Windows 7 Networking: Using HomeGroups
Last Updated: 09-01-2010 , Posted: 12-11-2009
With Windows 7's new HomeGroups feature, you'll be able to share files safely and securely.
Each new version of Windows made sharing resources on a home network a bit easier than the one that preceded it. Vista, for example, makes it relatively simple to share files stored in the Public Folder across a network. On the other hand, sharing standard folders — or those inside an individual user's account folder — in Vista still requires the rather cumbersome task of configuring specific folder and account permissions.
Creating a HomeGroup in Windows 7
Whenever you connect a Windows 7 system to a new network, you're asked to specify whether the network location is Home, Work, or Public. If you choose Home — you can't use HomeGroups on Work or Public networks — Windows 7 will automatically start a wizard allowing to you create a new HomeGroup. The HomeGroup wizard will allow to share the contents of the four pre-configured Windows 7 libraries — Documents, Music, Pictures, and Videos, as well as any printers attached to the system. (The Documents library — which is most likely to contain sensitive info — is the only item that isn't automatically selected by default.)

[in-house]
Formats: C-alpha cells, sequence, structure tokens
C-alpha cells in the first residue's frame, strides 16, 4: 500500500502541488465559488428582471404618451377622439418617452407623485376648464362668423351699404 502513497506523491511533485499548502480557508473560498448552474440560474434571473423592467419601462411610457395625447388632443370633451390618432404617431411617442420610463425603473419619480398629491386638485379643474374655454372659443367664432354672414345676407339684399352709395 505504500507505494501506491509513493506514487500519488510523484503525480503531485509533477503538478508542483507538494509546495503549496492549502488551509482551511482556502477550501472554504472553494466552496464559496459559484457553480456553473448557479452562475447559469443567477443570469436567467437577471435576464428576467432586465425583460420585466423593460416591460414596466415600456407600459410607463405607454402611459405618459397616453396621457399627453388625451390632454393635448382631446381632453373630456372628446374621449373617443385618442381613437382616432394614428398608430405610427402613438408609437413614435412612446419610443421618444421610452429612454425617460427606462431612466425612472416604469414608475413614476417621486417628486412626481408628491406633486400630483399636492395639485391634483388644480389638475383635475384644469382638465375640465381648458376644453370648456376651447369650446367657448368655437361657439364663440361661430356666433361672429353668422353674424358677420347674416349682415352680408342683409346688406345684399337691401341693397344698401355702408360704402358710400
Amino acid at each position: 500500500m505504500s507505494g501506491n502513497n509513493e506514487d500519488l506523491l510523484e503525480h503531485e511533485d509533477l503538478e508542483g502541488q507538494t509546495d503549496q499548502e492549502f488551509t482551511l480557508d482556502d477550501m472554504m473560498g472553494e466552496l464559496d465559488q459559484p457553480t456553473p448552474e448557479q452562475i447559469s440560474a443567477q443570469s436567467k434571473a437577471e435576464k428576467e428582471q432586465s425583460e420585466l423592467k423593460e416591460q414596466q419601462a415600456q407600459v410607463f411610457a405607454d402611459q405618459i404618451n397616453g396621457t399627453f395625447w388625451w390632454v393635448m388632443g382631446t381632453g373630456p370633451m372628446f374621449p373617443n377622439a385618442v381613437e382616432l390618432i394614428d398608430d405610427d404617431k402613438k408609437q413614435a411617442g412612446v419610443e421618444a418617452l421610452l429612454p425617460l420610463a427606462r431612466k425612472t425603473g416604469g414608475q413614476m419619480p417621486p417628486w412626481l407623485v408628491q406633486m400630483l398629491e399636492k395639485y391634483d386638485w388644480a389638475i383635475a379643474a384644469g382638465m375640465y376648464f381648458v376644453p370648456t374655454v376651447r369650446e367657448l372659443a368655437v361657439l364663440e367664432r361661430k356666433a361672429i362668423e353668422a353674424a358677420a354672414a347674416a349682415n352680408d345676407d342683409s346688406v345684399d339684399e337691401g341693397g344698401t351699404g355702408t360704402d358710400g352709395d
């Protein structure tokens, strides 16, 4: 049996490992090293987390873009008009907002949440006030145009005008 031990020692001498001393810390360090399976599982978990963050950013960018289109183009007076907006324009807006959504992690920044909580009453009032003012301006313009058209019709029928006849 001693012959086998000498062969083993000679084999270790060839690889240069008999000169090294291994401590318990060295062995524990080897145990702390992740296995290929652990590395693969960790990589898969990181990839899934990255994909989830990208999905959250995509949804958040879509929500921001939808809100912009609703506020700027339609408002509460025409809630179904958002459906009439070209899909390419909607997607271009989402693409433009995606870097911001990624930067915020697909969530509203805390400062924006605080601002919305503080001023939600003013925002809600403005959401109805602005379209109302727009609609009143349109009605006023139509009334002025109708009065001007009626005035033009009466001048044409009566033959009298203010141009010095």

Note: For those unfamiliar, libraries in Windows 7 are basically collections of related folders that are stored in different locations. The four pre-configured libraries consist of the user's folder and the public folder — the Documents library, for example, encompasses both the user's My Documents folder and the Public Documents folder.
After you've chosen what to share with your HomeGroup, you'll be shown the HomeGroup's password; for optimal security, it's ten characters, alphanumeric and mixed-case. You'll need this password (which you can print for convenience) to join additional Windows 7 systems to the HomeGroup.
|Key Terms To Understanding HomeGroups:
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